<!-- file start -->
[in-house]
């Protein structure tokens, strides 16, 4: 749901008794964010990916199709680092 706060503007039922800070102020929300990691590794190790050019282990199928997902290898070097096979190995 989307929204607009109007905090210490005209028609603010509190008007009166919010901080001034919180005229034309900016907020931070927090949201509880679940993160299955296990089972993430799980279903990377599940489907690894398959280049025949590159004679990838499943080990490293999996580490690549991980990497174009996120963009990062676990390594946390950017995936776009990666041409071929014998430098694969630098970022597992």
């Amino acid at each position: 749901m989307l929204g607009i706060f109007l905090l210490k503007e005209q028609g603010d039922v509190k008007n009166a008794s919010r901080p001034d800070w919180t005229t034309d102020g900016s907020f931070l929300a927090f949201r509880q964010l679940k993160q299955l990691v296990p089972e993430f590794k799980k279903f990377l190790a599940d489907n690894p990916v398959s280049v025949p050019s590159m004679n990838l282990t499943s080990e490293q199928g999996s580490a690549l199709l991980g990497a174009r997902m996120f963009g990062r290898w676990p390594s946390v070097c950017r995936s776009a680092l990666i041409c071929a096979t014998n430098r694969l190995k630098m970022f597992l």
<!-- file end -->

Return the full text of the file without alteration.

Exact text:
[in-house]
């Protein structure tokens, strides 16, 4: 749901008794964010990916199709680092 706060503007039922800070102020929300990691590794190790050019282990199928997902290898070097096979190995 989307929204607009109007905090210490005209028609603010509190008007009166919010901080001034919180005229034309900016907020931070927090949201509880679940993160299955296990089972993430799980279903990377599940489907690894398959280049025949590159004679990838499943080990490293999996580490690549991980990497174009996120963009990062676990390594946390950017995936776009990666041409071929014998430098694969630098970022597992």
């Amino acid at each position: 749901m989307l929204g607009i706060f109007l905090l210490k503007e005209q028609g603010d039922v509190k008007n009166a008794s919010r901080p001034d800070w919180t005229t034309d102020g900016s907020f931070l929300a927090f949201r509880q964010l679940k993160q299955l990691v296990p089972e993430f590794k799980k279903f990377l190790a599940d489907n690894p990916v398959s280049v025949p050019s590159m004679n990838l282990t499943s080990e490293q199928g999996s580490a690549l199709l991980g990497a174009r997902m996120f963009g990062r290898w676990p390594s946390v070097c950017r995936s776009a680092l990666i041409c071929a096979t014998n430098r694969l190995k630098m970022f597992l």